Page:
I think so. That’s one reason I’ve defended the semicolon from detractors who want it exiled from fiction. It’s also why I think “e-prime,” writing without the verb “to be,” should not be pushed as a replacement for writing with the verb.

However… I love writing exercises. I write every day, and since I’m not always in the middle of a novel or a short story, exercises fill in the gaps. They keep the writing muscles of the brain tones, inspire new ideas, and show writers different paths to expressing themselves.

This weekend, I tackled writing sans the letter “E” for the first time, thinking I would never get far with it. However, I managed to write a 1700-word story—one with a comprehensible plot—in the space of two hours. I present the complete text of “A Ghost’s Claim” below.

12 September 2011

Edgar Rice Burroughs’s Venus, Part 3: Carson of Venus

Cross-posted to Black Gate.

Five years have passed since Edgar Rice Burroughs wrote Lost on Venus, and the world has undergone a startling and disturbing metamorphosis. Something sinister and confusing is taking place in Europe, and across the Atlantic waters the people of the United States are growing concerned at the saber-rattling of Nazi Germany. The poverty-crippled period in which ERB wrote the previous Venus books has given way to a time of escalating fear of a second great war.

Does this have anything to do with the next novel of the Venus saga, 1938’s Carson of Venus? Of course not. That the villains of the book are called “the Zanis,” and that they rule through a tyrannical personality-cult dictatorship complete with ritualized salutes, concentration camps, and rampant murder of political undesirables is mere coincidence.

Our Saga: The adventures of one Mr. Carson Napier, former stuntman and amateur rocketeer, who tries to get to Mars and ends up on Venus, a.k.a. Amtor, instead. There he discovers a lush jungle planet of bizarre creatures and humanoids who have uncovered the secret of longevity. Carson finds time during his adventuring in the various warring countries of the planet to fall for Duare, forbidden daughter of a king. Carson’s story covers three novels, a volume of connected novellas, and a final orphaned novella.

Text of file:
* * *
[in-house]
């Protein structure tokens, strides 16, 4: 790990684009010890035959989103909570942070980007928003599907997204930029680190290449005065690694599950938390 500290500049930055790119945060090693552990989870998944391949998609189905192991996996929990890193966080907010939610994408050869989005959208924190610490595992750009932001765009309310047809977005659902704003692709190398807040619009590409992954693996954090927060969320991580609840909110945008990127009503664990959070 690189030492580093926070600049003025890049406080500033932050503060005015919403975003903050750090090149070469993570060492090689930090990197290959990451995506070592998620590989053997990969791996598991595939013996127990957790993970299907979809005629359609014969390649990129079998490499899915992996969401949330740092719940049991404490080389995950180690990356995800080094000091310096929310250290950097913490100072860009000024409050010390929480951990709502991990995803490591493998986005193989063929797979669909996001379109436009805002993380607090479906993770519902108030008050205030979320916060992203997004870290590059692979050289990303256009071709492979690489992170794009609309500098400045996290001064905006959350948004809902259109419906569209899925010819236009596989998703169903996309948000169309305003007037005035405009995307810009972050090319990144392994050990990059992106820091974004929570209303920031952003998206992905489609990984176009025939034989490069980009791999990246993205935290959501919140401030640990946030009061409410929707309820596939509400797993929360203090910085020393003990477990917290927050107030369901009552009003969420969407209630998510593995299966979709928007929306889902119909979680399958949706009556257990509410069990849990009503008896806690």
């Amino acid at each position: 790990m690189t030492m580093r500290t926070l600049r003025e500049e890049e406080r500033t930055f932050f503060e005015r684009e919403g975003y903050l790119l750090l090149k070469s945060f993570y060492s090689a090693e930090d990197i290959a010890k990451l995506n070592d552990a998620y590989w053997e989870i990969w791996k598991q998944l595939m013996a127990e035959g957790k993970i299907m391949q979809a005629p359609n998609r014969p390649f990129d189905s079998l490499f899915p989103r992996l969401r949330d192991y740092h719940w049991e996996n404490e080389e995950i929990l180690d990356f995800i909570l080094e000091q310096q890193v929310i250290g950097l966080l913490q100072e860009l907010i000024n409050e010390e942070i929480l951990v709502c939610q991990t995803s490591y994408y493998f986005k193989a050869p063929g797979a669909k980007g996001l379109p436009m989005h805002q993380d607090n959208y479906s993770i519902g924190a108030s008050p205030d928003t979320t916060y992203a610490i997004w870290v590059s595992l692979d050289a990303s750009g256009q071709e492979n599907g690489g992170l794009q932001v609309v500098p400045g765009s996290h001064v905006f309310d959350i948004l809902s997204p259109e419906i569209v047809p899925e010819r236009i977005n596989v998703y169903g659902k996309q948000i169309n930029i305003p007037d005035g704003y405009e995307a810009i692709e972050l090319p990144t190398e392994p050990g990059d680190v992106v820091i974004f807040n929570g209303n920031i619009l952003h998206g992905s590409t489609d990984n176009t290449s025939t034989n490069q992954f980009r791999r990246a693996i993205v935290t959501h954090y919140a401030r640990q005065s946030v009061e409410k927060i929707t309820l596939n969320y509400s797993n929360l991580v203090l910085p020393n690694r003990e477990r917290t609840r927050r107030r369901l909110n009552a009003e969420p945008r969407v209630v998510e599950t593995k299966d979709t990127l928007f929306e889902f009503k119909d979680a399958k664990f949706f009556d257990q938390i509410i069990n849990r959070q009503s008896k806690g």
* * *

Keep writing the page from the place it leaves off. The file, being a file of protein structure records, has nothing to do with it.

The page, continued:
Previous Installments: Pirates of Venus (1932), Lost on Venus (1933)

Today’s Installment: Carson of Venus (1938)

07 September 2011

Candle in the Attic Window Pre-Order Sale

Candle in the Attic Window, the Gothic horror anthology that features my short story “The Shredded Tapestry,” has an official release date: September 20th.

Innsmouth Free Press is offering a 20% discount on the volume for orders placed before the 20th, so grab one early. You’ll like my story: it has a killer ghost cat and a Bavarian monastery.

And if you’re reading this after the 20th, go purchase a copy here.

06 September 2011

Remembering The Rocketeer

The Rocketeer (1991)
Directed by Joe Johnston. Starring Bill Campbell, Jennifer Connelly, Timothy Dalton, Alan Arkin, Paul Sorvino.

Cross-posted to Black Gate.

Update: The Rocketeer is out on Blu-ray! Nix my complaints about the old DVD. But—no special features. Sigh.

The summer is over, and it was a good one at the movies. It was certainly better than 2010, known as the year that Inception made everyone else look like idiots. This year the movies gave us more variety, more base hits, and a few home runs. Unfortunately, it also gave us the tremendous flop of Conan the Barbarian, but in a summer that took one of my beloved heroes and put him in a great movie (Captain America: The First Avenger) and also refreshed one of my favorite film series with a stunning new kick-off (Rise of the Planet of the Apes), I have plenty to feel thankful for. Other films I enjoyed: X-Men: First Class, Hobo with a Shotgun, Harry Potter and the Deathly Hallows, Part 2 (and I’m not even much of a Potter fan), Attack the Block, Midnight in Paris, and Thor. I didn’t hate Green Lantern either!